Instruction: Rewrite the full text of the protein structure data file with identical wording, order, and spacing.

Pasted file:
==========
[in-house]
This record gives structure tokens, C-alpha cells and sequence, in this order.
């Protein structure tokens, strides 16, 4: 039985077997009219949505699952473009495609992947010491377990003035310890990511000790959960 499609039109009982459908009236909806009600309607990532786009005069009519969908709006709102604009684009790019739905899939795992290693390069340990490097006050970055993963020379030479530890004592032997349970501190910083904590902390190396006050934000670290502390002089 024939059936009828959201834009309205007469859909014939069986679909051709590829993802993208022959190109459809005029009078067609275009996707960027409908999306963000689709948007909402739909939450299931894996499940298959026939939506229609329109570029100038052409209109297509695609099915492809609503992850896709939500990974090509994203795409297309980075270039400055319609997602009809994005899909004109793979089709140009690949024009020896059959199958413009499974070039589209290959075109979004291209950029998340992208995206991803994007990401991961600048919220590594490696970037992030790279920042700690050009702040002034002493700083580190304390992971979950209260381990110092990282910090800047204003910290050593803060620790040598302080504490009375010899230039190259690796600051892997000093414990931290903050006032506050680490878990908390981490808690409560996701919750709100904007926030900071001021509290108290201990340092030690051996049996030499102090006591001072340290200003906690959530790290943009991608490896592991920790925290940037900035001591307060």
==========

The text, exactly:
[in-house]
This record gives structure tokens, C-alpha cells and sequence, in this order.
């Protein structure tokens, strides 16, 4: 039985077997009219949505699952473009495609992947010491377990003035310890990511000790959960 499609039109009982459908009236909806009600309607990532786009005069009519969908709006709102604009684009790019739905899939795992290693390069340990490097006050970055993963020379030479530890004592032997349970501190910083904590902390190396006050934000670290502390002089 024939059936009828959201834009309205007469859909014939069986679909051709590829993802993208022959190109459809005029009078067609275009996707960027409908999306963000689709948007909402739909939450299931894996499940298959026939939506229609329109570029100038052409209109297509695609099915492809609503992850896709939500990974090509994203795409297309980075270039400055319609997602009809994005899909004109793979089709140009690949024009020896059959199958413009499974070039589209290959075109979004291209950029998340992208995206991803994007990401991961600048919220590594490696970037992030790279920042700690050009702040002034002493700083580190304390992971979950209260381990110092990282910090800047204003910290050593803060620790040598302080504490009375010899230039190259690796600051892997000093414990931290903050006032506050680490878990908390981490808690409560996701919750709100904007926030900071001021509290108290201990340092030690051996049996030499102090006591001072340290200003906690959530790290943009991608490896592991920790925290940037900035001591307060």